Have your fermentation bucket sitting at a height and your bottling bucket lower than the fermentation bucket to help with the suction. Gravity will take care of the flow of the beer once you get suction.
Ensure that the end of your auto-siphon or racking cane in the fermentation bucket or vessel doesn’t touch the bottom of the container. This ensures that you do not suck up any sediment.
The other end of the tube in the bottling bucket should sit at the bottom of the bucket. The idea here is that the beer should transfer to the bottling bucket with as little disturbance and splashing as possible to avoid mixing in oxygen with your brew.
Now you can begin to siphon the beer into the bottling bucket. Having the tube at the bottom of the bucket will create a swirling motion as the brew pours in and that will mix the priming sugar and beer thoroughly.
6. Prepare Your Bottles
Keep your bottles close to the bottling tube and ready for the bottling.
Again, you want the bottling bucket higher than the bottles like you did while moving the fermented beer into the bottling bucket.
7. Fill Your Beer Bottles
Insert the auto-siphon in the bottling bucket with the other end of the tube in a beer bottle. Pump the device a few times to activate the siphon. Close the tube with your hose clump as soon as the beer begins to flow.
Take the tube out of the bottle, insert the bottle filler, and place it back into the bottle. Press the tip of the bottle filler against the bottom of the bottle, loosen the hose clamp, and the beer should begin to flow into the bottle. You may need to pump the siphon if nothing is happening.
Simply lift the bottle filler from the bottom of the bottle to stop the beer flow. You want the beer roughly halfway up the neck of the bottle to allow headroom for carbonation.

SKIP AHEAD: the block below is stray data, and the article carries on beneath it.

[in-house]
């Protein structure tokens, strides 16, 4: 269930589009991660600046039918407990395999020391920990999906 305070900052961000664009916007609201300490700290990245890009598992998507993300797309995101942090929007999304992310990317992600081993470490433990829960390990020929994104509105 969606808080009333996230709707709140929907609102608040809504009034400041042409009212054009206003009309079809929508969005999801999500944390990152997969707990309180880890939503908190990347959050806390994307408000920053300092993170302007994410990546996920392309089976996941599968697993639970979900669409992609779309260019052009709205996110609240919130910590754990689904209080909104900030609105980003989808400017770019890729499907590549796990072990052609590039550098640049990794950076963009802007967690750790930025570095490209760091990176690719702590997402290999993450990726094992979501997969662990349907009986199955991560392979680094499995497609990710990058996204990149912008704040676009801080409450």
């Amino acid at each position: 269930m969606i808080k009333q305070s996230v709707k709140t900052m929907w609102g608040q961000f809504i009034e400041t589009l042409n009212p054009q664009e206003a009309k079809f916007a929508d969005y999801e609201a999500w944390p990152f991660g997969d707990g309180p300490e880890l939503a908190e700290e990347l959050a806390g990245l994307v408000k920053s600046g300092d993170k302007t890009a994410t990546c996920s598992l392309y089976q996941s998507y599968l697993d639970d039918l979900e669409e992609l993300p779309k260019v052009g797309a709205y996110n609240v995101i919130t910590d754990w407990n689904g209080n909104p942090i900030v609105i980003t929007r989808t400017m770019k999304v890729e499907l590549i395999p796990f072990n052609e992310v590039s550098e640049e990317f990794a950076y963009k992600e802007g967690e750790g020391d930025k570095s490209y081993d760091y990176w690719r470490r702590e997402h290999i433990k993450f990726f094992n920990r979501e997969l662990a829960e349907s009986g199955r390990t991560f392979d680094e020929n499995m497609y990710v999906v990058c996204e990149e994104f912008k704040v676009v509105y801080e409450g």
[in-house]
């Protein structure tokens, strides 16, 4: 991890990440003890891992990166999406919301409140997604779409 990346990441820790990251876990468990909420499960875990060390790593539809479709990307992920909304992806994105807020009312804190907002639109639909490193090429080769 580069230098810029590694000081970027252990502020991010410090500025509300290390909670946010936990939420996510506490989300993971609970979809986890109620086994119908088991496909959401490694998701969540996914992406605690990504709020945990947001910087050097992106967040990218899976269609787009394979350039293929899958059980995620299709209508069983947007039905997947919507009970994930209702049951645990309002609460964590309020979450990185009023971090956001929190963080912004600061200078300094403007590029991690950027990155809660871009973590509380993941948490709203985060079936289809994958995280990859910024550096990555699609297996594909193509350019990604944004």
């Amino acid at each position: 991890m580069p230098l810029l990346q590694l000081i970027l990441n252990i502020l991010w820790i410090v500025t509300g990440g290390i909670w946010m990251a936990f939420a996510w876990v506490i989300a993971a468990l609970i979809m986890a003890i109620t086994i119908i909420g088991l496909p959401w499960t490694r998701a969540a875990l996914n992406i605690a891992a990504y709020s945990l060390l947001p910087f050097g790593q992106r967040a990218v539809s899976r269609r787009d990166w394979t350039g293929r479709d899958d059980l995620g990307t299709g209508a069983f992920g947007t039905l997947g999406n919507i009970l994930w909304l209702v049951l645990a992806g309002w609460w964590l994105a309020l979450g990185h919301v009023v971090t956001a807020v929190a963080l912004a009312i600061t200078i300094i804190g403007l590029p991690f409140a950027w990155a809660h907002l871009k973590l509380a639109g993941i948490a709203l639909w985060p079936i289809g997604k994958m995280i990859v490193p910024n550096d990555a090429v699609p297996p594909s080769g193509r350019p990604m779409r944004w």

You can use your hose clamp to regulate the beer flow if you do not have a bottle filler but think about investing in one. It makes the entire process a lot easier.
Repeat the process until you have filled all your bottles.
8. Cap the Bottles
You may want an extra pair of hands to cap the bottles while you fill them.
Place the bottle cap on the top of the bottle and the bottle capper over it. Push both handles firmly in a downward motion to secure the bottle cap.
Repeat the process until you have capped all your bottles.
9. Store Your Beer
Store your beer at around 65-75°F and away from direct sunlight. The bottled beer should take roughly two weeks to carbonate. Don’t be surprised if you see a think layer of yeast on the bottom of the bottle; this is perfectly normal.
Final Thoughts on Bottling Beer at Home
You may be impatient about drinking your bottled beer but wait at least two weeks for the brew to carbonate properly. You may see a beer that is partially carbonated or the bubbles don’t last long if you open the beer too soon. The beer flavor will also be off since the brew requires time for the flavors to balance out and meld.
Once it is time to drink, pour the beer slowly and carefully to avoid getting yeast into your glass. You may want to leave in the last quarter-inch of beer in your bottle for good measure.
Finally, rinse out your bottles immediately after use to make it easier to clean and sanitize them the next time you are ready to bottle again.